2016 has been an especially busy, mostly positive, year for Long Beach. New projects opened and others broke ground. Douglas Park continued to attract new businesses and jobs. Local hotels experienced their highest occupancy rate in years. The Long Beach Innovation Team launched BizPort and other business assistance initiatives. Long Beach Transit received its first battery electric bus. Voters approved tax and bond increases and okayed pot sales for medicinal purposes. And that’s just a sampling.

 

In no particular order, here are our Top 10 local stories for 2016:

 

• Following the completion of a feasibility study, the discussion and debate over whether Long Beach Airport should allow international flights continues.

 

• Long Beach voters approve an increase to the local sales tax to pay for public safety and infrastructure needs.

 

• The minimum wage issue is resolved as Long Beach councilmembers agree to abide by the State of California law rather than the more aggressive city ordinance.

 

• Affordable housing evolves as a major issue as property owners and renters rights groups tangle over the cost and availability of apartments.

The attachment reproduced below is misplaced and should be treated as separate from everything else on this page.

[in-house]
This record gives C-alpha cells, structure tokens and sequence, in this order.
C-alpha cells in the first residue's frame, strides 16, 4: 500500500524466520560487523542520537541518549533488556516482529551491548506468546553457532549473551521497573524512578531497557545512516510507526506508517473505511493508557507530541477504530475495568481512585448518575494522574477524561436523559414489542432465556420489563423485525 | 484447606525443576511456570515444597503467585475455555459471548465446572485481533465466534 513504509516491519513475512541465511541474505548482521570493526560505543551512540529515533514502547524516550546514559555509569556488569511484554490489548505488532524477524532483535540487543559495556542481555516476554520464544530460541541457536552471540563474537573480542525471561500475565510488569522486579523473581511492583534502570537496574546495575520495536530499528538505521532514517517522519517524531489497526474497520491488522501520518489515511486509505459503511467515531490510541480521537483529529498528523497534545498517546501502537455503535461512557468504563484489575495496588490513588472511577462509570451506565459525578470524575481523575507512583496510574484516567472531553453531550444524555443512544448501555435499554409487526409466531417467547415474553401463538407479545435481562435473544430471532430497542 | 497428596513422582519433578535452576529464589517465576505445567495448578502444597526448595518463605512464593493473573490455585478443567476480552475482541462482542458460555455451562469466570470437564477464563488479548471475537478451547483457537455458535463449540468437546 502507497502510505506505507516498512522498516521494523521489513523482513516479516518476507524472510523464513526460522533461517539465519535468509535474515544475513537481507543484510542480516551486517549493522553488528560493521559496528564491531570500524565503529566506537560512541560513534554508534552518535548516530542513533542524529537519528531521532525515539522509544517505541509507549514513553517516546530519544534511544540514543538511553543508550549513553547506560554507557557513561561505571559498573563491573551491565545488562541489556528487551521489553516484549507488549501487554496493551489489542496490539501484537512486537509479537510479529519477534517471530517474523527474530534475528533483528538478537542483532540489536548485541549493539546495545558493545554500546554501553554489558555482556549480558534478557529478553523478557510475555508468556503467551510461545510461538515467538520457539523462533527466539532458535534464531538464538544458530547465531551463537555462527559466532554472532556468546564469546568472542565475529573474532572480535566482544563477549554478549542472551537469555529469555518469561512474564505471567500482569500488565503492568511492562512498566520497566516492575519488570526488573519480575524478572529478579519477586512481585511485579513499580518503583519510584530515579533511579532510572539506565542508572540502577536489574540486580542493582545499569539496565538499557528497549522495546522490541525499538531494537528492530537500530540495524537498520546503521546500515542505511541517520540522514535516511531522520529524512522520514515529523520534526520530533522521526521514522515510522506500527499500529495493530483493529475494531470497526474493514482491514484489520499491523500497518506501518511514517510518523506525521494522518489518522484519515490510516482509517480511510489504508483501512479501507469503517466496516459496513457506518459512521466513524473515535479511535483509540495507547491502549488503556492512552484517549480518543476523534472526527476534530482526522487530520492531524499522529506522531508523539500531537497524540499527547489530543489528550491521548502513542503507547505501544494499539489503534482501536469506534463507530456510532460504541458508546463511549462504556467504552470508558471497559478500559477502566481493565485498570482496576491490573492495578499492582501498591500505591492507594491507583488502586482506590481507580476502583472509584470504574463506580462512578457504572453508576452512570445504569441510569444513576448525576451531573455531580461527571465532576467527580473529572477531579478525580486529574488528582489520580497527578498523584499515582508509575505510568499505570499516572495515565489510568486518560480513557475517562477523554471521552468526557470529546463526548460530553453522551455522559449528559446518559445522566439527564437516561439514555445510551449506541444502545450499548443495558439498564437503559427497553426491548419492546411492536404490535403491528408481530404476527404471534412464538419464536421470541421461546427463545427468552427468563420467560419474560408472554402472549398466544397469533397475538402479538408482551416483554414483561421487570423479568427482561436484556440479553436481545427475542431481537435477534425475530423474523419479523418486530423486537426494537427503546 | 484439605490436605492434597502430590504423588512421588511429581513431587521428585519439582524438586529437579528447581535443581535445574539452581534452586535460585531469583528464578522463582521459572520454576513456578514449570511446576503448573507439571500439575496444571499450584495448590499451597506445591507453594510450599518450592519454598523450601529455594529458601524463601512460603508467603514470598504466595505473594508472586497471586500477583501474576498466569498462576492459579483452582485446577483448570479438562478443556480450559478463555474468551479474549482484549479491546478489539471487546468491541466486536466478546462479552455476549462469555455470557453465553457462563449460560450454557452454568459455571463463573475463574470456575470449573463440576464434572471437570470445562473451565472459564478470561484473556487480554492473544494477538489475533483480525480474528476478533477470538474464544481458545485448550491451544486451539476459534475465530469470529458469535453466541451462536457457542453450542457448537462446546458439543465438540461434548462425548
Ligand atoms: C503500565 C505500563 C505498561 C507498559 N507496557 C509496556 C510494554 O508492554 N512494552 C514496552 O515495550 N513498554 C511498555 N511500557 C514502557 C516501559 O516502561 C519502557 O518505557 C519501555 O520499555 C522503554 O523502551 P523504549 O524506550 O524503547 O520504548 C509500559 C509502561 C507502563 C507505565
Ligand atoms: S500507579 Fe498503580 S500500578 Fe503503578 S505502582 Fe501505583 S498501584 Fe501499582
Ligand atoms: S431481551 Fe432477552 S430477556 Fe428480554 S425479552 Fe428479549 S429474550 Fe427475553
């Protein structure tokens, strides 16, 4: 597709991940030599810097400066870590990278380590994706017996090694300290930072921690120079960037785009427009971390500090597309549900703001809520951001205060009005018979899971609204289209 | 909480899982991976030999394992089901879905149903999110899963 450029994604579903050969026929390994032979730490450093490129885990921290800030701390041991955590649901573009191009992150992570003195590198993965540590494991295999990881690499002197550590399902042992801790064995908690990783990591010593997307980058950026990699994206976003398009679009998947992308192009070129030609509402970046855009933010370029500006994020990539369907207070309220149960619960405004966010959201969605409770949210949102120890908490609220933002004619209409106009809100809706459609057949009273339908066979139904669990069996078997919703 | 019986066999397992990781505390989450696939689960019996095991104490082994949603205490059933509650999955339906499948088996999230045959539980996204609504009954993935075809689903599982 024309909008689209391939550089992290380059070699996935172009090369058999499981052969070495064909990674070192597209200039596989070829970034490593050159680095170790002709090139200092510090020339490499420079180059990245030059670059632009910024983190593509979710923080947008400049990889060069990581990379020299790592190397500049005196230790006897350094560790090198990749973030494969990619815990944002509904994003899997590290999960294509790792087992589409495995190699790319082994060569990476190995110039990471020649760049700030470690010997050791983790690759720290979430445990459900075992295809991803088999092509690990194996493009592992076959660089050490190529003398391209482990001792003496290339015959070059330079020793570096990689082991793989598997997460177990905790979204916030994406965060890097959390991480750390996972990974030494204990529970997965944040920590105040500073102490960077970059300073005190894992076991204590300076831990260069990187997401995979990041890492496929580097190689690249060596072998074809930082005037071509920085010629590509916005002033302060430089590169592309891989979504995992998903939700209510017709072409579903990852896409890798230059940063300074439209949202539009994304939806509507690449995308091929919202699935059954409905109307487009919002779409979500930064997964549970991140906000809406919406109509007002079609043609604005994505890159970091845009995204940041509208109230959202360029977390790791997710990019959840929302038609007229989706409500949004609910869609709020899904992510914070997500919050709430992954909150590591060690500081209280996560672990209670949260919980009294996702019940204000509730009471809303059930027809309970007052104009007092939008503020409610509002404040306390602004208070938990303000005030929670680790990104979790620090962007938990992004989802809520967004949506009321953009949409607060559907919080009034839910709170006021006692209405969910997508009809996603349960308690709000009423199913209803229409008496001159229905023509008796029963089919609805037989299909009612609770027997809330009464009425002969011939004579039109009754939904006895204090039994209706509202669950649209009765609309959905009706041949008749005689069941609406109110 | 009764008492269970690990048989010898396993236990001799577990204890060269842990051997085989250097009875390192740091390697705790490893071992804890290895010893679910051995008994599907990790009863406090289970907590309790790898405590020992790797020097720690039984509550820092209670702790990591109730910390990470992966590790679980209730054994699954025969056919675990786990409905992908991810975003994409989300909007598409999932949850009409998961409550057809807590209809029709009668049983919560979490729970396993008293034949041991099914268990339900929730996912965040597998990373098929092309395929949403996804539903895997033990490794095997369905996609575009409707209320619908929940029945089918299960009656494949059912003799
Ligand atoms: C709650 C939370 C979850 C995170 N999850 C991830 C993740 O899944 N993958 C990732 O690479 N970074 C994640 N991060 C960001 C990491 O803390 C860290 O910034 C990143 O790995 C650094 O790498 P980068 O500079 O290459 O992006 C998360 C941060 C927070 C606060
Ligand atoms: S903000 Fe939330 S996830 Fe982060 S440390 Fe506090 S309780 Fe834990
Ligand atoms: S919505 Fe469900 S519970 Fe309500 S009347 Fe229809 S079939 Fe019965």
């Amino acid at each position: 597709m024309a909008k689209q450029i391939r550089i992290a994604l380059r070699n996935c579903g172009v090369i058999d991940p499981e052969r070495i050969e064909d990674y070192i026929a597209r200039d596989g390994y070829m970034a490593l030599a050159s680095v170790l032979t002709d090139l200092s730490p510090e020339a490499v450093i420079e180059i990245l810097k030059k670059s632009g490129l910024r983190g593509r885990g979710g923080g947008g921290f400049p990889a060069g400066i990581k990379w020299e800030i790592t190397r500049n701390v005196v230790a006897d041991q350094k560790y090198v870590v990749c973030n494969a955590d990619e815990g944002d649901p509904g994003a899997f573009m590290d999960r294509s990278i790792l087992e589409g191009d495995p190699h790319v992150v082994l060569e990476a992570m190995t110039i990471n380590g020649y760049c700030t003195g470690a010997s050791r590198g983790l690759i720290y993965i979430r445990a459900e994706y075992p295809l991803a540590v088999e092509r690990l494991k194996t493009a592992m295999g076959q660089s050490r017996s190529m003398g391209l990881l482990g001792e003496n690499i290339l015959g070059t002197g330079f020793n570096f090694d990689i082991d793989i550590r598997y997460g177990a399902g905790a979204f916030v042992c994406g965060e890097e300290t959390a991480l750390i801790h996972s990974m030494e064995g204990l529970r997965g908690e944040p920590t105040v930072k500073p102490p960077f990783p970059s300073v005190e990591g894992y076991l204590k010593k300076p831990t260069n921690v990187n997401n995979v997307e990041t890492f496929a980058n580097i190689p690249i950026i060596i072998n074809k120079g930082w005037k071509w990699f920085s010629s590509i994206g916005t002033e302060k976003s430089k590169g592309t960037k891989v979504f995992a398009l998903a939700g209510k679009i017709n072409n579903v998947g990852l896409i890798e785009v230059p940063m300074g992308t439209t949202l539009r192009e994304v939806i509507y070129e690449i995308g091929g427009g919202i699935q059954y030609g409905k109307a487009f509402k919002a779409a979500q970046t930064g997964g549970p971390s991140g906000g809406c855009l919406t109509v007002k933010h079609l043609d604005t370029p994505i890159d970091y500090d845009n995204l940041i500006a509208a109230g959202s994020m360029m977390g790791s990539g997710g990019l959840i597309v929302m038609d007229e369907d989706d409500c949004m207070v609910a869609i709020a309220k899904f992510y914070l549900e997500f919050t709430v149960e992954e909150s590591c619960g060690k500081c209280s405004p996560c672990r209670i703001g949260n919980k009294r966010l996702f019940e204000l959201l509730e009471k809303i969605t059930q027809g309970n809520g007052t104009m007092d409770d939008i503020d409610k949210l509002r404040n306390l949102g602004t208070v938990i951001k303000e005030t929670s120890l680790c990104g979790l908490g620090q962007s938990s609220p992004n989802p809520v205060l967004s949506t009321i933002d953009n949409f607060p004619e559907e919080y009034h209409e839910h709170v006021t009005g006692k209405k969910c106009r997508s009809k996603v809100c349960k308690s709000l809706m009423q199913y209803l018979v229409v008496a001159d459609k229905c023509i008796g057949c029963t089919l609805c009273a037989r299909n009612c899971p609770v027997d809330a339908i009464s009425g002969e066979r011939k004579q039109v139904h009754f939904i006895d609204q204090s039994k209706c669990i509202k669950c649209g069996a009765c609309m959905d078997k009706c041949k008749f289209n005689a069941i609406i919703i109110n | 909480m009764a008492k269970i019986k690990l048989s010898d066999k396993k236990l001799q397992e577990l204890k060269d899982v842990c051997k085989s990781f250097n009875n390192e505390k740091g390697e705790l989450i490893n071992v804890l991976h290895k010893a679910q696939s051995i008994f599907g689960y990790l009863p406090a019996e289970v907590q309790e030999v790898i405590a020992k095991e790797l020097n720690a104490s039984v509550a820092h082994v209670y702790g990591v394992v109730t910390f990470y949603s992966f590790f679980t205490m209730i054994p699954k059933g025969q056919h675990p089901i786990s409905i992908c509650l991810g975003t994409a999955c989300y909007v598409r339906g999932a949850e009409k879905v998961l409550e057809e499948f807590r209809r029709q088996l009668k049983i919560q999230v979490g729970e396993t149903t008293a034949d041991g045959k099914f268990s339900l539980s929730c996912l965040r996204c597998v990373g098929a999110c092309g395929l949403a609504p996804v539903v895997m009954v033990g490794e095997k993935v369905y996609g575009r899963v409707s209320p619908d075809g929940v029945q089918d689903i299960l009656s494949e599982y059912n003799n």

• Port of Long Beach container traffic takes a hit as one of its major customers, Hanjin Shipping, files bankruptcy.

 

• A new Long Beach Civic Center breaks ground that in two years will provide a new city hall, port headquarters and main library.

 

• A fire sale of former redevelopment properties continues, primarily downtown and in North Long Beach, that will generate significant commercial and residential development.

 

• Southwest Airlines is granted four flight slots and for the first time provides service at Long Beach Airport.

 

• The Southern California International Gateway project, a rail yard proposed by BNSF Railway, is rejected by the courts.

 

• Urban Commons signs a long-term lease to operate the Queen Mary and develop the land adjacent to the historic ship.

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